With radiocarbon dating
Upon reaching the earth’s surface, a small percentage of carbon-14 containing carbon dioxide is taken up by plants and then incorporation into plant biomolecules via photosynthesis.It becomes incorporated into the biomolecules of heterotrophic organisms (animals) via the food chain.Thus a great deal of care is taken in securing and processing samples and multiple samples are often required if we want to be confident about assigning a date to a site, feature, or artifact (read more about the radiocarbon dating technique at: In last Tuesday’s lecture, radiocarbon dating was covered briefly.Regardless of the particular 14C technique used, the value of this tool for archaeology has clearly been appreciated.Desmond Clark (1979:7) observed that without radiocarbon dating "we would still be foundering in a sea of imprecisions sometime bred of inspired guesswork but more often of imaginative speculation." And as Colin Renfrew (1973) aptly noted over 30 years ago, the "Radiocarbon Revolution" transformed how archaeologists could interpret the past and track cultural changes through a period in human history where we see among other things the massive migration of peoples settling virtually every major region of the world, the transition from hunting and gathering to more intensive forms of food production, and the rise of city-states.Please discuss your proposal with the appropriate ANSTO Contact Scientist before submitting your proposal as they will assist you in making the correct capability selection.Capability selections Selecting the right capability depends on your sample type, or the form in which you wish to send the sample.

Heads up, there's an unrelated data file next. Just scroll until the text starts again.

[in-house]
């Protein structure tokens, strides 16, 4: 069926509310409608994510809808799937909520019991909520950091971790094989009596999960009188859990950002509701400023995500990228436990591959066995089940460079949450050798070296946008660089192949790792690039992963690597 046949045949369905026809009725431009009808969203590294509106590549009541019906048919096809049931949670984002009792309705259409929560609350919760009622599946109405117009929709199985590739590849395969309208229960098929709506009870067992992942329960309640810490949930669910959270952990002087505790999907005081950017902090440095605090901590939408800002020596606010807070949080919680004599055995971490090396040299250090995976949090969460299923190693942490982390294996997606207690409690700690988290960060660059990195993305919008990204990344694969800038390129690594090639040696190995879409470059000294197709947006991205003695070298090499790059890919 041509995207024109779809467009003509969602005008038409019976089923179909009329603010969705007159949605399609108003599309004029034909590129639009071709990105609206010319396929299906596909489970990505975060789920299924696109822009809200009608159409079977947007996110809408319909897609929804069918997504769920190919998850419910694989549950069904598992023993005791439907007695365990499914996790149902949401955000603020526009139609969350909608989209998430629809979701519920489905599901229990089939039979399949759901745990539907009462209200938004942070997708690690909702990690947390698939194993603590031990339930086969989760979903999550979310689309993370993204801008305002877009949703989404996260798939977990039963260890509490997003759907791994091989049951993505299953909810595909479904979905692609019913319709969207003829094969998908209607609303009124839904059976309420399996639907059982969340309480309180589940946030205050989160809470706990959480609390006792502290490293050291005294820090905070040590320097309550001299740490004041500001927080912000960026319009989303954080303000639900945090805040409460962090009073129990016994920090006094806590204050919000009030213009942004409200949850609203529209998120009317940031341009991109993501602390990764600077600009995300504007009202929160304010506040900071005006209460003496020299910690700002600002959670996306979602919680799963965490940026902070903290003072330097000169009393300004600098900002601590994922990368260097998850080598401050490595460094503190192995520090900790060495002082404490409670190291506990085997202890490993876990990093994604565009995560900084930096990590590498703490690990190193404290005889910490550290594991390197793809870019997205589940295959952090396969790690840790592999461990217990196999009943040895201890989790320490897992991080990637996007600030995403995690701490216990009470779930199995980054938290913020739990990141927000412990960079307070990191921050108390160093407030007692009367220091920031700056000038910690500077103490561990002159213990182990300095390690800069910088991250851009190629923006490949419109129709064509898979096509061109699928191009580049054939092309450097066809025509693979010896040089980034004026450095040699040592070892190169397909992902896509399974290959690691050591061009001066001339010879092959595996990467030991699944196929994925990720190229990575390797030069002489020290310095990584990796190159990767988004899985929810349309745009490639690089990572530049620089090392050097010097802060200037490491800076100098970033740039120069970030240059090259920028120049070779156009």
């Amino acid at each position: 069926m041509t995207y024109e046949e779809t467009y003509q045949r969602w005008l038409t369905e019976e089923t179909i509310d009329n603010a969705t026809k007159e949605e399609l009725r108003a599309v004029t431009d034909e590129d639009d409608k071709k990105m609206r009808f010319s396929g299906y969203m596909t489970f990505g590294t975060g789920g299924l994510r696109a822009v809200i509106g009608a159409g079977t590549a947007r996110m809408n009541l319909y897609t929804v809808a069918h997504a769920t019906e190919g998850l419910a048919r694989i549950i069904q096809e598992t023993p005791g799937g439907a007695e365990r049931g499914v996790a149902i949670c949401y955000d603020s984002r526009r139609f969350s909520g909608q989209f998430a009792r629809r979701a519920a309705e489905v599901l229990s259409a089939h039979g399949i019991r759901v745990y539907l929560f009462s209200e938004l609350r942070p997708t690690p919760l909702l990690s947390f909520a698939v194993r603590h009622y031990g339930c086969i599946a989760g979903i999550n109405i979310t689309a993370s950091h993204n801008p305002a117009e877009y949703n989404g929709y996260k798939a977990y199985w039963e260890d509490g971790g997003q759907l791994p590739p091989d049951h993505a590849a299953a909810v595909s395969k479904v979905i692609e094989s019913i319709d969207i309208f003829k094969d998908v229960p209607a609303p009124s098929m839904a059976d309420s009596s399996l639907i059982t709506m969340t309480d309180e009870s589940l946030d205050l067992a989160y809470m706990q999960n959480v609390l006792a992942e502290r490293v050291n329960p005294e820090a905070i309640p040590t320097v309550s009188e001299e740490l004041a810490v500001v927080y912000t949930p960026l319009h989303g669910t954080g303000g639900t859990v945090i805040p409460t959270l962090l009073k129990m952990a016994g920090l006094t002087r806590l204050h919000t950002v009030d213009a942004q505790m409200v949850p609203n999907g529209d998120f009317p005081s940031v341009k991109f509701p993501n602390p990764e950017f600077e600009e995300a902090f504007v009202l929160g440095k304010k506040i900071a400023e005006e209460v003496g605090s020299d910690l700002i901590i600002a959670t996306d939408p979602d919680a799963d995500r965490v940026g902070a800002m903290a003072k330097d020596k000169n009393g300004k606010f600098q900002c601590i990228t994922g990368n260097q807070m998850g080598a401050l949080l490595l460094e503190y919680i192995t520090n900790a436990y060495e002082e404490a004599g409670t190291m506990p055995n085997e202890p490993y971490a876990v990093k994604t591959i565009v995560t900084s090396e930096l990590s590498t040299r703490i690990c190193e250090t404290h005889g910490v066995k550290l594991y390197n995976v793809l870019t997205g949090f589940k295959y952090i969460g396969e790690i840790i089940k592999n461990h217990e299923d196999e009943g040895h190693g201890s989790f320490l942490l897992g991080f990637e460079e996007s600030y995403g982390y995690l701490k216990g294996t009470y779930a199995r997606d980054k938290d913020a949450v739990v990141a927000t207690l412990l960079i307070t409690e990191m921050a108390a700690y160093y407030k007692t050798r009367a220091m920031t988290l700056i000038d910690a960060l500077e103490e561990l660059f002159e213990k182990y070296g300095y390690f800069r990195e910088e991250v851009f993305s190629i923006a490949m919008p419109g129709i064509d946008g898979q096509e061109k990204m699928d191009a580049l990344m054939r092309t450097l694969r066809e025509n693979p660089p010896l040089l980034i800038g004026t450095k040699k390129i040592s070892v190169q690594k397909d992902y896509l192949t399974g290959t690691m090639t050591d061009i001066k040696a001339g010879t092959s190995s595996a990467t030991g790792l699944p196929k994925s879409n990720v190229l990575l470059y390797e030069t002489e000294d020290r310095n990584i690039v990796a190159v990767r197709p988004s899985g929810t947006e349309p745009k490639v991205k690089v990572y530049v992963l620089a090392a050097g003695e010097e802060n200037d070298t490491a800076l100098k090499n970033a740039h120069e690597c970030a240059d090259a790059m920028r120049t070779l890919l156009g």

Newly formed carbon-14 atoms oxidize to carbon dioxide and become thoroughly mixed with the other atmospheric gases, through atmospheric dynamics.
The surrounding environment can also influence radiocarbon ages.
The introduction of "old" or "artificial" carbon into the atmosphere (i.e., the "Suess Effect" and "Atom Bomb Effect", respectively) can influence the ages of dates making them appear older or younger than they actually are.
Radiocarbon analyses are carried out at specialized laboratories around the world (see a list of labs at: When a biological organism dies, the radioactive carbon in its body begins to break down or decay.
This process of decay occurs at a regular rate and can be measured.